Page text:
Jay Weinstein's The Ethical Gourmet is a sign of the times. Organic food is mainstream, sold from Wal-Mart to Whole Foods. Newspapers and magazines exalt humane meat producers and artisanal cheese makers. People want to do the right thing by their food, and they're learning that the right thing doesn't have room for industrial agriculture.
I imagine some, maybe many, readers will gasp at Weinstein's primer on the swamp of problems in our food system, though the natural audience may already know about the issues he covers. He includes crowded feedlots and environmental destruction but also child slavery and draining water supplies. Websites that give ethical options pepper the text, perhaps reason enough to buy the book. Simple breakdowns of government definitions decrypt the terms you'll see at the store.
But the text falters as it steps up to the teacher's podium. The book invites comparison with The Omnivore's Dilemma and Pollan's book makes Weinstein's look like the earnest essay of a college freshman. Pollan's book fills in every detail of our food chain, taking no knowledge for granted. Weinstein's book skates around large topics with hands behind his back"This is not meant to be an exposé about the technique of veal manufacture, foie gras creation, or chicken farming. These stories are frequently reported in the news." But they're not reported. Or they're poorly reported. And he does nothing to change that. He parrots the standard "veal is bad" mantra, without asking if the industry has changed its practices in the face of consumer disgust. He pronounces foie gras "inhumane" with no supporting evidence. He glosses over modern pork facilities. And I wonder if Weinstein would be such a fervent supporter of industrial organic food after reading Pollan's book.
I'd also suggest he read George Pyle's Raising Less Corn, More Hell. He might sound less cavalier about the endangered small family farm. "The age of the industrial organic farm has arrived," he writes in the preface. "While bad news for some small organic farmers, it's a boon for the ethical gourmet." Later, he trumpets small farms but dismisses concerns about their long-term chances with a Pollyannaish there's-always-demand-for-quality-product attitude. There is reason to celebrate the change to large-scale production of pesticide-free food, but industrial organic farms are often monoculture enterprises with their own universe of subsidies, few of which reach the small farmers who practice true sustainable agriculture but struggle to survive. Small farms operate not in a free market but one in which the government funds their competition.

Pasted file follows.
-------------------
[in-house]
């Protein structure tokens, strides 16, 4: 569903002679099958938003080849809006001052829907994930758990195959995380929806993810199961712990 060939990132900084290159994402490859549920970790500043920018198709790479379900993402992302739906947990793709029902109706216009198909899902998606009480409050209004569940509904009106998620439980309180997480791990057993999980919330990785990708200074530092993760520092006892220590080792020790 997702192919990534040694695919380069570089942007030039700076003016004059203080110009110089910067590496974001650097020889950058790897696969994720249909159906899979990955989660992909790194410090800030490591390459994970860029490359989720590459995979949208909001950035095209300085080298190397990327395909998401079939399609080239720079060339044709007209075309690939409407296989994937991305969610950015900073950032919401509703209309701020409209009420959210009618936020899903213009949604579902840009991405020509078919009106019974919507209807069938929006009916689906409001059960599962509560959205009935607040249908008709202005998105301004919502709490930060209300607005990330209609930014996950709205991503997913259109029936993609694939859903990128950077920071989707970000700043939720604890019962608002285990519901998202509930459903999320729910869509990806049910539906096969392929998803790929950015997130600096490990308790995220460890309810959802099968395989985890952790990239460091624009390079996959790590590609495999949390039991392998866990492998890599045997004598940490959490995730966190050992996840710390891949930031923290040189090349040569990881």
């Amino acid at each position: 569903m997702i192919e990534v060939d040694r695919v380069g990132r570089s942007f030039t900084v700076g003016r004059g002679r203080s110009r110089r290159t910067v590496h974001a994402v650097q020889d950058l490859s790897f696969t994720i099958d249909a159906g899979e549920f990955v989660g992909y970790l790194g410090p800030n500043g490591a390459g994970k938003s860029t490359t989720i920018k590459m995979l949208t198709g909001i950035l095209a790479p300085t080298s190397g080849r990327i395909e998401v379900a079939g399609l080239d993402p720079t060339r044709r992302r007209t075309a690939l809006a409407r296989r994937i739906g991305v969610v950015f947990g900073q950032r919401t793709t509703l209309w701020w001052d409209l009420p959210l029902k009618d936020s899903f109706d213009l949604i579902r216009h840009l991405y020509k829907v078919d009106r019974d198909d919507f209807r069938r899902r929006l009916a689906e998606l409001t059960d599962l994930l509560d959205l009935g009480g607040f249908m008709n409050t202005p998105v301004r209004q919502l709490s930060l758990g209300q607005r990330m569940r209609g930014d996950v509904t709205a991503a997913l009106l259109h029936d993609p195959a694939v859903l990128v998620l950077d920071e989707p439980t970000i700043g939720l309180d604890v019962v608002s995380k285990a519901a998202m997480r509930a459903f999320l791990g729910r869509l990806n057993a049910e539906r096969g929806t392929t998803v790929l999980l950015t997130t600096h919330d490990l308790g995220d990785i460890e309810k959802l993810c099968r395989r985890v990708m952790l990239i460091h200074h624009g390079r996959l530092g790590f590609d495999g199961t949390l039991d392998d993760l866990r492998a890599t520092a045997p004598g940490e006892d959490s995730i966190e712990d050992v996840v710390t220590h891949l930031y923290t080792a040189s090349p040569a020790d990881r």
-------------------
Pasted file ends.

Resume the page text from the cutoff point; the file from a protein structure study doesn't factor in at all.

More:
He breaks up the text with recipeshe trained at the CIA and has worked at restaurants and as a personal chefand while many sound good enough, I am wary of any cookbook that suggests brining all pork, even when it's cut from tastier breeds. Brining replaces the flavor removed in the selection for industry-friendly breeds. Why bother paying for flavorful, juicy meat if you plan to overlay its taste with a coarser substitute? "The key to cooking meat that has great impact in small portions," he writes about brining, "is to make each morsel an intense flavor and texture experience." What about delighting with the subtle nuance and delicate taste of these breeds?
Finally, he seems to have had a slipshod editor. Read through the introduction and count the number of times the word "egregious" appears: It clangs like the clapper of an irregular bell. Another example from the preface, on subsidies: "Sugar is the most egregious [ed: of course] example, but wheat, soy, rice, and corn (the most heavily subsidized crop) also have hidden costs." Why is sugar the worst when corn is the most heavily subsidized? He leaves the reader hanging until some twenty pages later, when you get a sort-of answer about the destruction of the Florida Everglades. In one sentence he describes his first taste of free-range chicken thigh as banal; two sentences later he tells you how much flavor you'll find in a free-range thigh. Jarring examples leap out of each page, and someone at Broadway Books should have spotted them.
I believe everyone should know where their food comes from, and Weinstein and I agree on many things. But the book feels like it was rushed out by the publisher to meet a high point of consumer demand, and it suffers for it.